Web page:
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IT Advice from Bill Nye “The Science Guy”


I recently came across this quote and thought it very apropos to the situation in today’s complex IT organizations. Whether you are talking about server, storage, and network admins; developers; QA teams; security managers; and the many other experts in a typical IT organization, the fact is everyone in IT has specialized knowledge and a unique perspective on what they are responsible for.

It’s all too easy to get caught up in these individual perspectives and miss out on the big picture. But worse than that, because there are so many items associated with delivering a given application or service, and many of these items like a policy or unique setting an individual expert is not aware of, the best intended actions can often produce unexpectedly bad outcomes. Our own experiences and a quick Google search reveals that it is still all too common that outages are caused by “human error” and not an equipment failure or code issue.

George Spafford at Gartner has state the problem this way, “It is becoming impossible for any person or group [within IT] to completely understand how everything integrates together.” Because we don’t know what we don’t know, we can be lulled into a false sense of security as the bad outcomes all too clearly illustrate.

In response, a lot of IT organizations have tried to attack the problem with email, meetings and formalized change processes. This has helped many companies identify and minimize risks to a certain degree, but they have exchanged this benefit for a much slower change rate and over-involving too many personnel in change management.

A recently published metric from industry consulting firm Pink Elephant found that the average time from creation of a change request to its execution was 31 days! Whether the change is in response to a business need or is applying a patch or upgrade to make infrastructure better performing and resilient, I think we can all agree that a month is far too long. And a month is just the average! I am sure that complex changes with many change items greatly exceed a month in many IT organizations today. We need to do better as an industry – and that goes not just for practitioners but vendors and consultants too.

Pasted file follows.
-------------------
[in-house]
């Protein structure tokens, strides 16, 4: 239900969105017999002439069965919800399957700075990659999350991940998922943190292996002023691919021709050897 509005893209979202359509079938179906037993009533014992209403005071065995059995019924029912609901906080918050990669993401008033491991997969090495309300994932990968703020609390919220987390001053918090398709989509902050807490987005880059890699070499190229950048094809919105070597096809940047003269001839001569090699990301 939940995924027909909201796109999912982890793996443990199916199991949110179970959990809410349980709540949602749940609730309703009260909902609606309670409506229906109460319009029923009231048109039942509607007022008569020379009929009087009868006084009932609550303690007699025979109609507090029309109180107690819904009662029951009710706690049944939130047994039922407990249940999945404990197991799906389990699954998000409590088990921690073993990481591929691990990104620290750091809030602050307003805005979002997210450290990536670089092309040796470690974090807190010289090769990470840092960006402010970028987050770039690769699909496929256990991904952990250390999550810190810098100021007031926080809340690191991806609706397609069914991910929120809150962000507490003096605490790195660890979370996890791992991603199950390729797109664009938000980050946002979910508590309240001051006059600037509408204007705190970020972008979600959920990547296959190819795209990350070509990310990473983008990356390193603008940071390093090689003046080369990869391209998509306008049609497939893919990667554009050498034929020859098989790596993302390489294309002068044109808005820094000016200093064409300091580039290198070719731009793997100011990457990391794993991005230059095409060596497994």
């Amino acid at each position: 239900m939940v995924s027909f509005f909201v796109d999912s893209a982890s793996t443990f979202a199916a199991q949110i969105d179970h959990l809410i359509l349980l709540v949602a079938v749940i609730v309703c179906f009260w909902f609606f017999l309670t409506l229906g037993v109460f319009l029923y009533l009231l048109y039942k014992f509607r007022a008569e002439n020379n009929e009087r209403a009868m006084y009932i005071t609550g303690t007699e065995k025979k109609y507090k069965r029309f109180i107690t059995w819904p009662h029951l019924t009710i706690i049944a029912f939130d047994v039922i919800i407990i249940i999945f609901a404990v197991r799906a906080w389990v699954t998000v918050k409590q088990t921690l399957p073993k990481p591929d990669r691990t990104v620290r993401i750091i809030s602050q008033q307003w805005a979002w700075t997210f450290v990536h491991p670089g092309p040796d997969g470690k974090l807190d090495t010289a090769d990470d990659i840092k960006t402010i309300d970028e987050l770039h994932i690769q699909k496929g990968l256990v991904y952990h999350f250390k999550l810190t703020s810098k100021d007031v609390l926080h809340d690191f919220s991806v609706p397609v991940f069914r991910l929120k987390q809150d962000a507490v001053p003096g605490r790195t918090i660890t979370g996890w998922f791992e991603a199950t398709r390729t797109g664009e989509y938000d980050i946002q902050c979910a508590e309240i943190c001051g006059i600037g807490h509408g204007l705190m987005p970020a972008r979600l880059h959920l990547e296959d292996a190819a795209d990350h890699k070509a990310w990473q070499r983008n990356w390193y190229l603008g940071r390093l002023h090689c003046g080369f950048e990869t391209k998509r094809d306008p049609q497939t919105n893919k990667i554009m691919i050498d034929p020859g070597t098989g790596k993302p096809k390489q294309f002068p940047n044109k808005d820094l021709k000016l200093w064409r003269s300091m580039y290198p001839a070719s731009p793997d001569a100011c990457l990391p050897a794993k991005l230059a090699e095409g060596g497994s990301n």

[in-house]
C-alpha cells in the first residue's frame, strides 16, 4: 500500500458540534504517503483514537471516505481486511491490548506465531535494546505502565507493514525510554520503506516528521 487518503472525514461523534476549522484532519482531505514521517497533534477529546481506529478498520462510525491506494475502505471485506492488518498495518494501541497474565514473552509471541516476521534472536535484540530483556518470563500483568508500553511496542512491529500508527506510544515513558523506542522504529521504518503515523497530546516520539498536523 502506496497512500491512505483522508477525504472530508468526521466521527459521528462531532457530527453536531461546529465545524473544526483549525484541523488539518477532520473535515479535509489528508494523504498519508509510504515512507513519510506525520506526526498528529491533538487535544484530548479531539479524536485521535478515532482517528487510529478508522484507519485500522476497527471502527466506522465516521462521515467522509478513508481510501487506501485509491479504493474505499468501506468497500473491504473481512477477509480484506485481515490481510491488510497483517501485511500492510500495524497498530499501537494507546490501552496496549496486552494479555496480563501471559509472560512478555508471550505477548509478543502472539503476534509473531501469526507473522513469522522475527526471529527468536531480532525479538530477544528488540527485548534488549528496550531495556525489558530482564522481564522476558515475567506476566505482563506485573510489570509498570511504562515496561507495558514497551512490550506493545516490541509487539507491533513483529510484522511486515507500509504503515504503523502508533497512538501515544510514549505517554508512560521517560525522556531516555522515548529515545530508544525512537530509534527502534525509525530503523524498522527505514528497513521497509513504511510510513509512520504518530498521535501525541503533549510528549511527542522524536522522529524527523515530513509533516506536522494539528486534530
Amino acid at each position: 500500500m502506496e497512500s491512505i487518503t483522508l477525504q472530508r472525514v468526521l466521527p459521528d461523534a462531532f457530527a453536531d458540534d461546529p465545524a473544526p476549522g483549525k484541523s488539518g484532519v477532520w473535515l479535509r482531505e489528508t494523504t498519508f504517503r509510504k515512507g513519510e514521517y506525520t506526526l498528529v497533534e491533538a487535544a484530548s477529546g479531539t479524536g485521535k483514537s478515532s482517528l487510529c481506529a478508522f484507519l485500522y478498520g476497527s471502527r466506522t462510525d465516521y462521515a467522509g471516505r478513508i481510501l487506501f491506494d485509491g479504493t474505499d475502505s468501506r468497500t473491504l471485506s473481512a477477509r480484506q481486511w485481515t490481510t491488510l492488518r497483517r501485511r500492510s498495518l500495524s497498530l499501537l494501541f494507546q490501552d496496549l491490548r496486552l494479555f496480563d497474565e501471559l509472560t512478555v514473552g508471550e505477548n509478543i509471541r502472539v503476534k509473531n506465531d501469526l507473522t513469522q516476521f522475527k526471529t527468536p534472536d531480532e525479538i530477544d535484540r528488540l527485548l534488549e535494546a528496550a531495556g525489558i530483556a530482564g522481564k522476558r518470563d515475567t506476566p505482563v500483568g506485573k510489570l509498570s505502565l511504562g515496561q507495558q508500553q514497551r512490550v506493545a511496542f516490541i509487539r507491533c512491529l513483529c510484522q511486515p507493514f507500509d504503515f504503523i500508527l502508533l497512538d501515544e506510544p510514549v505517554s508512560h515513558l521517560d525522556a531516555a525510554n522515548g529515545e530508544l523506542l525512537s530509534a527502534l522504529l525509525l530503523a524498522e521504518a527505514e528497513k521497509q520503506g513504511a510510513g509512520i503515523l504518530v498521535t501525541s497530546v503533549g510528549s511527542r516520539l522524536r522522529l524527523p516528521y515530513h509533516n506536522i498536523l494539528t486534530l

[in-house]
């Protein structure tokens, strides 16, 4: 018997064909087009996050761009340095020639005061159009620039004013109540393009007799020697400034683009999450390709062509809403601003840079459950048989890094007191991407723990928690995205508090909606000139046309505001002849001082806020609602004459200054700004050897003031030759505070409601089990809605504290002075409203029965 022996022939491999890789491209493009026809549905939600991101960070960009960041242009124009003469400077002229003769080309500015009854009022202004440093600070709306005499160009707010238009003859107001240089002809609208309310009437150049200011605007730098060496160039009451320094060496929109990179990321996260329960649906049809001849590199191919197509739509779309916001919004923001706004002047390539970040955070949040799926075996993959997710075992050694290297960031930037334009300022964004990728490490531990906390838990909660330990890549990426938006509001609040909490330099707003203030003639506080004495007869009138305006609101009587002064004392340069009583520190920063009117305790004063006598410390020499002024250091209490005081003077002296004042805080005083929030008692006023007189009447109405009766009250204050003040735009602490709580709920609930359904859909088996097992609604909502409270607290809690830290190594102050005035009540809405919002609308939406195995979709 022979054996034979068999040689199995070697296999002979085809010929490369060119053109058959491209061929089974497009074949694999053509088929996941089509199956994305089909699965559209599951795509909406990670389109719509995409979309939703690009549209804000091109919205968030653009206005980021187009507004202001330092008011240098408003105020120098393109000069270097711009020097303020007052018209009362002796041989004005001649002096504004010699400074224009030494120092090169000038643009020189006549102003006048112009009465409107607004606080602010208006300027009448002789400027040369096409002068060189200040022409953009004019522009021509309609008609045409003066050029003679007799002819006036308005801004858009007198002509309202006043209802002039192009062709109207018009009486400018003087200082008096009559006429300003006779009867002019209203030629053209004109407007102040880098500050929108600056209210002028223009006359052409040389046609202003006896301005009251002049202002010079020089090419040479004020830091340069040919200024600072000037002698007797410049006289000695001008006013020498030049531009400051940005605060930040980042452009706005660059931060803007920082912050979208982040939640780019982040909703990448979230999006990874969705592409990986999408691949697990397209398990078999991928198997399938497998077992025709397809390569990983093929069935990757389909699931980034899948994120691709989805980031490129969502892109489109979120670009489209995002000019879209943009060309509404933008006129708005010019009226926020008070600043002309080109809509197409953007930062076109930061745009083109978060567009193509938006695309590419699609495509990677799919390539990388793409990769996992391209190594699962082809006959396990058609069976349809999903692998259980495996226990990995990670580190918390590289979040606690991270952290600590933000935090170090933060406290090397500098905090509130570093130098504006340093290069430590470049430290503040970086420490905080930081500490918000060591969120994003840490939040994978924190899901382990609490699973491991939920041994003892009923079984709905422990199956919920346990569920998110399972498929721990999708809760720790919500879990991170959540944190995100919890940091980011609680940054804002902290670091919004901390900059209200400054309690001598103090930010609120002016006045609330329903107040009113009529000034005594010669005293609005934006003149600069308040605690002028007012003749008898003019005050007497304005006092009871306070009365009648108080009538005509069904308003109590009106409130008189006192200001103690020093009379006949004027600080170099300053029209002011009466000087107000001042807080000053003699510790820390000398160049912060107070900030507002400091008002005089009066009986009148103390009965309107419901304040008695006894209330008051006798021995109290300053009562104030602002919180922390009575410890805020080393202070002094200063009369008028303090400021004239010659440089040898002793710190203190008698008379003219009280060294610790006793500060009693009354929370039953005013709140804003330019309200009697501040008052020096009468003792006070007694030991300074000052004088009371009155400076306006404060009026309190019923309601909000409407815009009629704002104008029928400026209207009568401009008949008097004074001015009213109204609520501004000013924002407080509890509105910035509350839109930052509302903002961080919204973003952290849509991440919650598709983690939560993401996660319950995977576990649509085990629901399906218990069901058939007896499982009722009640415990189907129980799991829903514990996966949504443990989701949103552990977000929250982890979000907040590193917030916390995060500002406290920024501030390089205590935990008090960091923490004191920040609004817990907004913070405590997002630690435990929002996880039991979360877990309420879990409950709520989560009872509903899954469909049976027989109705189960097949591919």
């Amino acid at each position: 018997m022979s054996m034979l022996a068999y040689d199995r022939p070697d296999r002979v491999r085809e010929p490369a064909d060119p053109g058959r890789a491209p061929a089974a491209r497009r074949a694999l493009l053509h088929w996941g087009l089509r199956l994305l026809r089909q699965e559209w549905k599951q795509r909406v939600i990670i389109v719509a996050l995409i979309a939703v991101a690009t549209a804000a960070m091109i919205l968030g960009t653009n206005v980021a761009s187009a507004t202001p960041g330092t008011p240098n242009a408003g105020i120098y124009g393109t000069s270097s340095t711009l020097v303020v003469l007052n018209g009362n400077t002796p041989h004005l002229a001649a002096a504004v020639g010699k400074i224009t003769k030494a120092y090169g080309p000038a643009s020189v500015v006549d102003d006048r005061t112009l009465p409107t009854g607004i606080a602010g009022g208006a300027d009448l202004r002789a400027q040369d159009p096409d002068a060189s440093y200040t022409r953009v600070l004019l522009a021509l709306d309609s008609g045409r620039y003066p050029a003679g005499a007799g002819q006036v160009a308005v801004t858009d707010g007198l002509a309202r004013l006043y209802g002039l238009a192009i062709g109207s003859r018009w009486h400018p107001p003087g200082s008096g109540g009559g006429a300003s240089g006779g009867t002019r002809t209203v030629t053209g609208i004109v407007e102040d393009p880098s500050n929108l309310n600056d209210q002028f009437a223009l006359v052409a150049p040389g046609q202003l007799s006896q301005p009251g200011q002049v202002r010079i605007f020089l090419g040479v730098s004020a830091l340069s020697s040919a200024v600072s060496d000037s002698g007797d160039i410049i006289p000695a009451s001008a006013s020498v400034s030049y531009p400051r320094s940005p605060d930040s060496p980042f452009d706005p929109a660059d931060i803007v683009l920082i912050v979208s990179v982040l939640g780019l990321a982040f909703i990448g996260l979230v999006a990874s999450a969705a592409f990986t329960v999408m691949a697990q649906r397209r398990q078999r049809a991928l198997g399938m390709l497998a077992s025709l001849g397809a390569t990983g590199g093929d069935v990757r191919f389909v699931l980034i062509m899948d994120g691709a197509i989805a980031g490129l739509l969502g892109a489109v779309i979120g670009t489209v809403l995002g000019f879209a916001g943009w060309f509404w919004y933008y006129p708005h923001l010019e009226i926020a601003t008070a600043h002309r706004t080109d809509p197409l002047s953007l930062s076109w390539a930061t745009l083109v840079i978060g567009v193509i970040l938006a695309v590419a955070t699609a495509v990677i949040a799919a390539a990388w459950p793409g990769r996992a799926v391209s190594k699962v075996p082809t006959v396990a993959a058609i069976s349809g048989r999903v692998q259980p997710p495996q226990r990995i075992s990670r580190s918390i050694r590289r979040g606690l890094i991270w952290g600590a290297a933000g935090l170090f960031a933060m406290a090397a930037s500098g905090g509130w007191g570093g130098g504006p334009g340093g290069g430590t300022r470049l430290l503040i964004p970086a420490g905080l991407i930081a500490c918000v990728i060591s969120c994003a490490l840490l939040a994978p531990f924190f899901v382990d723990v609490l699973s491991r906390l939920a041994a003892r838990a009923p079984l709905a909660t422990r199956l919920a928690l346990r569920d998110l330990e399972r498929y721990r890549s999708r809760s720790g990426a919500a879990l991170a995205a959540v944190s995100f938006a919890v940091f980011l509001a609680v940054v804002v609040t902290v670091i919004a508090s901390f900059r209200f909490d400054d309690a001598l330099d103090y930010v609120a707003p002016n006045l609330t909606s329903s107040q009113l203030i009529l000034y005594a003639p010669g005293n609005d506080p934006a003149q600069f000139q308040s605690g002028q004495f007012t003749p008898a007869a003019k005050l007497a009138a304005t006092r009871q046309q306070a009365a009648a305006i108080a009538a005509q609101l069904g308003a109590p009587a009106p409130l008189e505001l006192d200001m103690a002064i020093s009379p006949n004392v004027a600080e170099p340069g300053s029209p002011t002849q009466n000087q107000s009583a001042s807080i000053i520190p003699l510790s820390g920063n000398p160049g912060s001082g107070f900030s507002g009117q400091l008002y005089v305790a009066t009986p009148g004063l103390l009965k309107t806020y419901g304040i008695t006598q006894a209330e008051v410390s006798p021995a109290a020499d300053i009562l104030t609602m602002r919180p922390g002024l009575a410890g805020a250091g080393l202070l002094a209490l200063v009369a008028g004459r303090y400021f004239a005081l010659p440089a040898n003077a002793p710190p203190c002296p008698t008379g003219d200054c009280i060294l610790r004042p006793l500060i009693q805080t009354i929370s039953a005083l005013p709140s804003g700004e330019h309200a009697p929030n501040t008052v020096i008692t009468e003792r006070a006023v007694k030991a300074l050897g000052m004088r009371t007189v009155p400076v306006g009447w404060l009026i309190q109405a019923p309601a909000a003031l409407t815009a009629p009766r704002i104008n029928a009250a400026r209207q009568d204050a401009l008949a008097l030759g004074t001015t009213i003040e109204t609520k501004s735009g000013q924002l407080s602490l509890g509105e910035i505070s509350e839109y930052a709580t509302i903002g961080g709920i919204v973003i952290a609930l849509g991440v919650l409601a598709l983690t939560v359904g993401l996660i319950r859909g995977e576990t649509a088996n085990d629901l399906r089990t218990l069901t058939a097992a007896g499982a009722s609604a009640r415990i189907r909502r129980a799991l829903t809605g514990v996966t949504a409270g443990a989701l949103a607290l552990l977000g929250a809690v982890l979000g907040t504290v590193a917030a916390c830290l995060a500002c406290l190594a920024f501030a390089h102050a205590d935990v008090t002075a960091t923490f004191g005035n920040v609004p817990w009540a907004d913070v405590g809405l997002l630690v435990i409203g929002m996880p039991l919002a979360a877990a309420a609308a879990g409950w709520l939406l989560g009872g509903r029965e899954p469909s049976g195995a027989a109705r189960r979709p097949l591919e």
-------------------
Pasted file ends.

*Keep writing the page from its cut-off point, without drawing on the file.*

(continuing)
Here’s the second part of the problem with many current approaches. Because IT operations teams are rightly concerned about the instability that change represents, they pull far too many people into change planning meetings and change advisory board (CAB) meetings who don’t really need to be there or who could have just as easily provided their input offline. I can’t tell you how many times I have heard a change process owner complain about how they send emails out to change approvers and then have to hunt them down in person to get them to login to the change system and respond. And for their part, those approvers often complain that they get so many emails from the change system they can’t distinguish which are important and just end up ignoring them all.

So this brings me back to Bill Nye and his astute observation that we can learn something from everyone we meet. Let’s accept the fact that each of us doesn’t know everything we need to know to effectively manage today’s complex IT environments, despite the fact that we may indeed be experts in a particular area. It is only by capturing our collective knowledge and making it available to everyone that we can have a complete understanding of dependencies and risks. By using a modern approach like ITinvolve that allows IT knowledge workers to follow what they are responsible for or have an interest in, we can leverage the knowledge of others AND identify exactly who the right experts are and proactively engage them in a virtual collaboration to assess risk.

The result is that risks can be assessed more accurately but also more quickly, and without pulling people unnecessarily off of whatever else they are working on too. This assessment can then be provided proactively to the CAB and CAB members can approve or reject offline from meetings at a time of their convenience. If all CAB members approve, the change doesn’t even need to get discussed in the formal CAB meeting and can move straight to execution. This then enables IT to focus CAB meetings on the really important and high-risk changes that everyone hasn’t approved.

To get there, the first step is simply to recognize and appreciate that you can learn a lot from others by sharing what you know and having everyone do the same. We often here statements from our customers like “I’ve learned more about our environment using ITinvolve in the last three weeks than in the last five years I’ve worked here.” This is the reality, no matter how much of an expert we are, our knowledge of today’s complex IT landscape is limited. It’s only by working together and sharing what we know that we can deliver on our mission of helping IT become more agile while minimizing risk.

Matt Selheimer
VP of Marketing

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